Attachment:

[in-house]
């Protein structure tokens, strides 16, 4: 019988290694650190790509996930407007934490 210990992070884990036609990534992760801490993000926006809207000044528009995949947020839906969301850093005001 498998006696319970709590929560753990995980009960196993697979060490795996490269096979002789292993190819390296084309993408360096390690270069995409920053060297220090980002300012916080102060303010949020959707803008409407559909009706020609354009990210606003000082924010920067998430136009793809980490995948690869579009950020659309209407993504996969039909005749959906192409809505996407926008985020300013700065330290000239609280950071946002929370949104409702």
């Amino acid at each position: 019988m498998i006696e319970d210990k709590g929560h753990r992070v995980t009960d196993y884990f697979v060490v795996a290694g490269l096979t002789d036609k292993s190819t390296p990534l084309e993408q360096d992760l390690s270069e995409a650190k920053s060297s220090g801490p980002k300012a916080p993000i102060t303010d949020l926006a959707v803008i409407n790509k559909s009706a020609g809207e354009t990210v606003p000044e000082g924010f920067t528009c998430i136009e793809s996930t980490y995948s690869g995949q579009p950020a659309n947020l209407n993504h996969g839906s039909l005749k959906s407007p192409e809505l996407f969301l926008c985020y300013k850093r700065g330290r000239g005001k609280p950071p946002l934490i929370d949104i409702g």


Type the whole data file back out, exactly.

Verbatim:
[in-house]
């Protein structure tokens, strides 16, 4: 019988290694650190790509996930407007934490 210990992070884990036609990534992760801490993000926006809207000044528009995949947020839906969301850093005001 498998006696319970709590929560753990995980009960196993697979060490795996490269096979002789292993190819390296084309993408360096390690270069995409920053060297220090980002300012916080102060303010949020959707803008409407559909009706020609354009990210606003000082924010920067998430136009793809980490995948690869579009950020659309209407993504996969039909005749959906192409809505996407926008985020300013700065330290000239609280950071946002929370949104409702």
């Amino acid at each position: 019988m498998i006696e319970d210990k709590g929560h753990r992070v995980t009960d196993y884990f697979v060490v795996a290694g490269l096979t002789d036609k292993s190819t390296p990534l084309e993408q360096d992760l390690s270069e995409a650190k920053s060297s220090g801490p980002k300012a916080p993000i102060t303010d949020l926006a959707v803008i409407n790509k559909s009706a020609g809207e354009t990210v606003p000044e000082g924010f920067t528009c998430i136009e793809s996930t980490y995948s690869g995949q579009p950020a659309n947020l209407n993504h996969g839906s039909l005749k959906s407007p192409e809505l996407f969301l926008c985020y300013k850093r700065g330290r000239g005001k609280p950071p946002l934490i929370d949104i409702g």